D O C U M E N T 1 3 9 M A Y 1 9 2 1 1 0 1
139. To Felix Frankfurter
[New York,] 28 May 1921
Dear Colleague,
The fear of having behaved unfairly toward you compels me to take up my pen
once again. For it now does seem plausible to me that you acted the way you did
with honest, good intentions, and not out of political motives. But first of all I must
say that nothing was withheld from me, nor falsely represented to me, and that no
one said anything unfavorable about you, not even Levin, whom you were
I would first like to explain to you my actions. When I received invitations from
America (by universities), my good friends in Holland very strongly advised me to
set such high
It was a period when I had run into certain difficulties in
so my friends advised me thus: “If you are giving away half a year of your
working time, then only do so if you can gain economic independence by it. If this
is not possible, it’s better you stay home and
I followed this advice and it
aroused—as you, of course, know—the greatest indignation. When I saw that noth-
ing would come of the matter, I was actually quite
Then came Weizmann’s
I did not hesitate a single moment. For serv-
ing the Jewish cause was far more important to me than my personal relations with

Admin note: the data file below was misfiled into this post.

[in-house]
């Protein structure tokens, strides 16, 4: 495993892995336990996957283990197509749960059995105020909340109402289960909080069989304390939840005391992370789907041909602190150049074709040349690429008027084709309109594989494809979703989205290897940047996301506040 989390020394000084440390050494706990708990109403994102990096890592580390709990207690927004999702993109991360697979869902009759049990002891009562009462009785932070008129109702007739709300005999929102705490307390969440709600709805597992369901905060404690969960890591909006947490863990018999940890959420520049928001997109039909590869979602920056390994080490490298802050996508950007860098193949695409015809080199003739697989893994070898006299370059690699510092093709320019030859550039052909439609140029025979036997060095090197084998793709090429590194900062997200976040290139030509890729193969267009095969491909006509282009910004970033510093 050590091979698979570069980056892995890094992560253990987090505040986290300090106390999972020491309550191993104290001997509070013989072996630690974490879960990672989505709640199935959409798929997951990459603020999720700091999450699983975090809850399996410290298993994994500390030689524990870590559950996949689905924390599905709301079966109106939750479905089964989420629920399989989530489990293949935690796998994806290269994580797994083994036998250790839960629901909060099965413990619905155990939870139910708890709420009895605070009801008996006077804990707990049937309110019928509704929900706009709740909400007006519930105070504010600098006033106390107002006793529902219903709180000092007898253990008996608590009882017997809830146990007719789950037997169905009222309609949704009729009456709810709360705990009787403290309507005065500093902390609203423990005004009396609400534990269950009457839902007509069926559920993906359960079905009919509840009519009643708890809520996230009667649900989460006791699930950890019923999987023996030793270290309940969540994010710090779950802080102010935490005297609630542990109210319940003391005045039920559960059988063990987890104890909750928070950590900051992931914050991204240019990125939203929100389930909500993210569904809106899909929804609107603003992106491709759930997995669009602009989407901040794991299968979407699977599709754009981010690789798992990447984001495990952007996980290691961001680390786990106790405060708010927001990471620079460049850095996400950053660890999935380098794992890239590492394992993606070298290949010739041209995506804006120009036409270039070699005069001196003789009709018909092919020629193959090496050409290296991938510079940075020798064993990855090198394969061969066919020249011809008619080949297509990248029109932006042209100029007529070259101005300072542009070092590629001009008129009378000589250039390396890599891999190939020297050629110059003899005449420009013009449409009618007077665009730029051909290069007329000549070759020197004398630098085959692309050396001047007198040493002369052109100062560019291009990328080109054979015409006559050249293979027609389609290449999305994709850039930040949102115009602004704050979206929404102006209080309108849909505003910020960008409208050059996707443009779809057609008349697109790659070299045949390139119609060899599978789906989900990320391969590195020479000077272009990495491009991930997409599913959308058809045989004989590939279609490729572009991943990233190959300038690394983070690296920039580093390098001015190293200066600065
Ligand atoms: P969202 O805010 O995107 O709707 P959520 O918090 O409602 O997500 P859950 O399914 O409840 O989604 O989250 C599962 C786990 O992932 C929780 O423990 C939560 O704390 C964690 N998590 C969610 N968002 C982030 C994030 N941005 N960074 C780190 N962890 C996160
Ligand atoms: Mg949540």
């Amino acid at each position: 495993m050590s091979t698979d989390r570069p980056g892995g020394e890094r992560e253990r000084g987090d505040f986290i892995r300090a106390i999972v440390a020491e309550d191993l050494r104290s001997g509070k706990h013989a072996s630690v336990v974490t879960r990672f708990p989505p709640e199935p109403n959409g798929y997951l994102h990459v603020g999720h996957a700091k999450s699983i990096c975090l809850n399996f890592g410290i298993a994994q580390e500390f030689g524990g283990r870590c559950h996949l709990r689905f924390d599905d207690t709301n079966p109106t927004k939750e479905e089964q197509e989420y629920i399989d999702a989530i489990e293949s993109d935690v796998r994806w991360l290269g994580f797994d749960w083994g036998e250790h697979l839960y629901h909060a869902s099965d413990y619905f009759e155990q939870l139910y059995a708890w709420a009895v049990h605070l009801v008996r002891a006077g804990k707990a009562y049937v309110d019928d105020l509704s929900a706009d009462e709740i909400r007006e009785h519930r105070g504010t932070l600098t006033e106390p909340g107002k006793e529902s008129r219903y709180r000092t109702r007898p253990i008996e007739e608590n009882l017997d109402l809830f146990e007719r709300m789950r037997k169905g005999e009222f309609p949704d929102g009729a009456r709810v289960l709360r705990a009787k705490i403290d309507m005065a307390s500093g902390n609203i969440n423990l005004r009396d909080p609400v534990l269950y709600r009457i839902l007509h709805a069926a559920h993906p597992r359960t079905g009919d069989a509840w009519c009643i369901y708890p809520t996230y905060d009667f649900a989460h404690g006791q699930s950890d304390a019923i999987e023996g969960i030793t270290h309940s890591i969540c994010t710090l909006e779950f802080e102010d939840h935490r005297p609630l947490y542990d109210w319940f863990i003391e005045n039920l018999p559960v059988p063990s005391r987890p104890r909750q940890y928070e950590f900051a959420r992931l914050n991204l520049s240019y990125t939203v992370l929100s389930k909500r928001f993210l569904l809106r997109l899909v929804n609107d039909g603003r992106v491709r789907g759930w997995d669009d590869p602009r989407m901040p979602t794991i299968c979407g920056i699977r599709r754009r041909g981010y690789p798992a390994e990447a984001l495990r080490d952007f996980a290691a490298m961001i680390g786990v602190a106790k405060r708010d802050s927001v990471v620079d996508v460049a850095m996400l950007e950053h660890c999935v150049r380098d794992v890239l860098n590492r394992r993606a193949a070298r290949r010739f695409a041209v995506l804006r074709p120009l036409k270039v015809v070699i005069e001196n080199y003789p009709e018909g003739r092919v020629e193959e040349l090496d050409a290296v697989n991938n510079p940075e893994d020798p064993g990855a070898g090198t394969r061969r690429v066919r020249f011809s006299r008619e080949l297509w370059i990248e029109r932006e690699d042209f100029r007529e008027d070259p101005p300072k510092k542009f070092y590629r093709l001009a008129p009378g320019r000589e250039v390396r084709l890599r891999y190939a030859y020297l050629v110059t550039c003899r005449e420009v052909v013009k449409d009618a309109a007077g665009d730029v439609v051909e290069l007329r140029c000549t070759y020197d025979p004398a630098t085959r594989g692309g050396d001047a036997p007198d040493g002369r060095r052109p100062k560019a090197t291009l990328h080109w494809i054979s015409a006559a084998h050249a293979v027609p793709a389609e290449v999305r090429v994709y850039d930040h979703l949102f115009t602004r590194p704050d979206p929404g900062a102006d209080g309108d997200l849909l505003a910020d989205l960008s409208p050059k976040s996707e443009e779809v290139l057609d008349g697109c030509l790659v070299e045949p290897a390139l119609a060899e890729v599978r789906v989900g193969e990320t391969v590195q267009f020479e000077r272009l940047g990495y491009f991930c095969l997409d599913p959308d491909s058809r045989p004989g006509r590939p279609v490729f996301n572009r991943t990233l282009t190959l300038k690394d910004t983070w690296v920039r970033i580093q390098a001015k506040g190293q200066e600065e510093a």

universities. But since I considered it unfriendly to go to America without demon-
strating my goodwill toward the universities there, I immediately wrote to Prince-
ton that I was willing to deliver lectures there without setting any kind of financial
I did this because my time for scientific research was lost anyway and
not least also for the reason that it could only be favorable to the Zionist cause.
Having now encountered a much friendlier welcome everywhere than I could
have expected (even disregarding this incident), I could not interpret your informa-
tion by telegram as
It would not even have been serious if all universities
had withheld invitations; this truly would not have been an obstacle toward the
founding of the university in Jerusalem, although I certainly do know that it is a
Jewish weakness, forever anxiously to want to keep the Gentiles [Gojims] in a good
Now I admit that your last letter raises an impression of such honesty and good-
will that to my joy I may believe that your intentions were
That is why I
gladly take the hand you extend to me and regret having affronted you so impetu-
ously and unkindly. My wife had already thought in Boston that I was mistaken
All the same, I still am firmly convinced that the current leadership of the Amer-
ican Zionists has serious sins on its conscience and that in the interest of the holy
cause a purge ought to take place, without bitterness, but also irrespective of the
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